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Chondroblastoma of the distal femur resected through a small fenestra via computed tomography navigation and endoscopy: a case report
© Miyazaki et al.; licensee BioMed Central Ltd. 2013
Received: 21 November 2012
Accepted: 7 May 2013
Published: 27 June 2013
Chondroblastoma is a benign bone tumor with a relatively high incidence in older children and adolescents during the period of active epiphyseal growth. It is generally regarded as a benign neoplasm, but sometimes it grows aggressively or recurs. To prevent recurrence, complete curettage is important; however, such an approach can be extremely difficult to perform precisely when the chondroblastoma arises deep in the epiphysis. In our patient’s case, we used a computed tomography-based navigation system with registration technique involving skin marker fiduciaries and endoscopic curettage of the lesion.
A 16-year-old Japanese girl presented to our facility with left knee joint pain, which started nine months before her initial examination. Computed tomography and magnetic resonance imaging studies of the left knee showed a radiolucent lesion with marginal sclerosis and lobular homogeneous hypo-intensity and hyper-intensity signals in the distal epiphysis of the left femoral epiphysis, carried through to the growth plate. To prevent recurrence of chondroblastoma and growth disturbance, we used a computed tomography-based navigation system with registration technique involving skin marker fiduciaries and endoscopic curettage of the lesion. Wide excision with total removal of the chondroblastoma in the distal femur often requires large exposure with associated drawbacks, where a wide excision near the growth plate can potentially lead to growth disturbance. Therefore, in an accessible location in the distal femur, endoscopic excision of chondroblastoma under navigation system guidance can be performed with minimal operative damage.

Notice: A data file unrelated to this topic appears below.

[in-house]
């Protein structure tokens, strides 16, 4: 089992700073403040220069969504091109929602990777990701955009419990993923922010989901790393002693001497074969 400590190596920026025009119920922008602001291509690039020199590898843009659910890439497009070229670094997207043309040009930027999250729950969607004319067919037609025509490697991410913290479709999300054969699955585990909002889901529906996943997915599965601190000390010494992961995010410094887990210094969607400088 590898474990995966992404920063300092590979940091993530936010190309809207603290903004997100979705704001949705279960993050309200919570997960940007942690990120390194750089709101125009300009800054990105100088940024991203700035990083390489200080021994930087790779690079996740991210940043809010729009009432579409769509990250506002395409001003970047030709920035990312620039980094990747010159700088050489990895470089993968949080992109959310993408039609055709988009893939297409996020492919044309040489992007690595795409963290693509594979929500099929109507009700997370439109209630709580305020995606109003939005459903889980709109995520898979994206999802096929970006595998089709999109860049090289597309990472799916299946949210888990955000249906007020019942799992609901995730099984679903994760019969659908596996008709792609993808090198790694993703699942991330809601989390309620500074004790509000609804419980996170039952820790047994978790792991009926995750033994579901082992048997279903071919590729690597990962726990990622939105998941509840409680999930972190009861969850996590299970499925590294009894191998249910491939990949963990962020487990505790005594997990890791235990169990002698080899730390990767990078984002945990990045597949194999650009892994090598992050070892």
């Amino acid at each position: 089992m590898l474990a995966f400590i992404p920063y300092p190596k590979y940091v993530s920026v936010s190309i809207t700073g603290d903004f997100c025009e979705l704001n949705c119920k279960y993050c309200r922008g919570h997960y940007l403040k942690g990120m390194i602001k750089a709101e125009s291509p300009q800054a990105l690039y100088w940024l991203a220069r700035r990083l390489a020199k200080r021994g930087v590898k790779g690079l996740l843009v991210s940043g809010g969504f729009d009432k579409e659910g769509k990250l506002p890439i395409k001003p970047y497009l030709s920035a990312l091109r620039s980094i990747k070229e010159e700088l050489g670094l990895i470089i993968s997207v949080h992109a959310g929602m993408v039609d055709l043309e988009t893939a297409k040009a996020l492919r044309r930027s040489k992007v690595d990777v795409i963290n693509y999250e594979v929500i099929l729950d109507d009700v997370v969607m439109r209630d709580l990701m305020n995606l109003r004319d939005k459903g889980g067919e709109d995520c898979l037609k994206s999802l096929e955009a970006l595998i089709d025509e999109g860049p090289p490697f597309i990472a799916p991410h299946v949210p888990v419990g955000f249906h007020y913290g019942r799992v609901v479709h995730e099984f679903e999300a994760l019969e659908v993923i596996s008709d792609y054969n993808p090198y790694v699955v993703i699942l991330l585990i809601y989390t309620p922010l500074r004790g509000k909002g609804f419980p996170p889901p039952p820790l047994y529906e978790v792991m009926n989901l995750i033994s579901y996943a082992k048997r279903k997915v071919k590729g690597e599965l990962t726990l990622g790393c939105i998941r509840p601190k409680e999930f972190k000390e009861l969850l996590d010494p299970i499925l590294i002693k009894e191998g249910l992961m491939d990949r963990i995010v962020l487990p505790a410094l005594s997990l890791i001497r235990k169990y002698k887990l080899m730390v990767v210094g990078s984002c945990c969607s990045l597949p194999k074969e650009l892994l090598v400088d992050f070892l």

In the setting of a benign intra-osseous lesion infiltrating the growth plate, arthroscopic retrieval or excision under a computed tomography-based navigation system should be considered before proceeding with open surgery.
Chondroblastoma is a benign bone tumor with a relatively high incidence in older children and adolescents during the period of active epiphyseal growth. Although it is generally regarded as a benign neoplasm, it sometimes grows aggressively or recurs; rarely, it metastasizes to the lungs. To prevent recurrence, complete curettage is important; however, such an approach becomes extremely difficult to perform precisely when the chondroblastoma arises deep in the epiphysis. Additionally, the damage to the growth plate can induce growth disturbance and deformities. Recently, some groups reported the usefulness of a computed tomography (CT)-based navigation system and endoscopy for curettage and resection of osseous lesions [1–4]. The present report describes a minimally invasive approach using not only a CT-based navigation system but also endoscopy for chondroblastoma curettage in the distal femoral epiphysis.